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Development & Psychopathology published an RCT of home visiting + doula visits for low-income women starting in pregnancy. Quick take: Despite study claims of positive results, it found no discernible impact on child outcomes & little impact on parent practices, at age 30 months.
  • The program provided home visits from both a paraprofessional & a doula to young, low-income women starting in pregnancy. A doula is a health educator from the community often with similar background to the women, who provides support in pregnancy, childbirth & postpartum.

Study Design:
  • The study randomly assigned 312 women to treatment (home visits) vs control (usual care, consisting of light-touch case management). Based on careful review, this was a high-quality RCT (e.g., baseline balance, attrition within WWC standards, blinded assessors).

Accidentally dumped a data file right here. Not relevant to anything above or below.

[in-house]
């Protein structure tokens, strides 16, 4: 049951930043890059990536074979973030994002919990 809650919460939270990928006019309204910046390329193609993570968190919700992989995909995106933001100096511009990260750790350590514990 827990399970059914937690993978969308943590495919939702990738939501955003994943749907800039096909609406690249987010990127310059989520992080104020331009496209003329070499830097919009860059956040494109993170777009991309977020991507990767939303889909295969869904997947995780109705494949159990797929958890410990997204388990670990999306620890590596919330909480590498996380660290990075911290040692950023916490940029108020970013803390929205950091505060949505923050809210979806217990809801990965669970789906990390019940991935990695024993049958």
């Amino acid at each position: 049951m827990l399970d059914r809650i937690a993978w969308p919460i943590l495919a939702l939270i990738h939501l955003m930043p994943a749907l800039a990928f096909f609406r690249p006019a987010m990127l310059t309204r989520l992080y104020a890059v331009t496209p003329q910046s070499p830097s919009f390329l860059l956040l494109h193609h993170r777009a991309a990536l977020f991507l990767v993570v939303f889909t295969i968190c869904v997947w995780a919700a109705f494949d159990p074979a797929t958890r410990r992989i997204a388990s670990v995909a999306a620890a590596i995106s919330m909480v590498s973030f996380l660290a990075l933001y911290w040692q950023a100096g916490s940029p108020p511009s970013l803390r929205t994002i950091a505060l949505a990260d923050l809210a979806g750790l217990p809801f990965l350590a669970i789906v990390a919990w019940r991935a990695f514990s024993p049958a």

• At the longest-term follow-up (child age 30 months), the study found no discernible impact on any child social-emotional or behavioral outcome - see chart below (note similar outcomes scores for treatment ("HV") vs control ("CM")).

  • The study also found a statistically significant impact on only 1 of 9 measured parenting practices & attitudes at 30 months (the 1 could well be a chance finding resulting from measurement of many outcomes). Modest parenting impacts in earlier study follow-ups had mostly faded by 30 months.

  • Unfortunately, the study abstract (below) doesn't mention the null 30 month findings & instead portrays the results as positive based on post-hoc (vs prespecified) subgroup analyses that aren't reliable under established standards (FDA, IES) as they could easily be due to chance.

  • Such unbalanced reporting in the study abstract (which busy readers often rely on for the main take-aways) could easily lead policy officials to consider &/or adopt this program in the mistaken belief it's been found effective.

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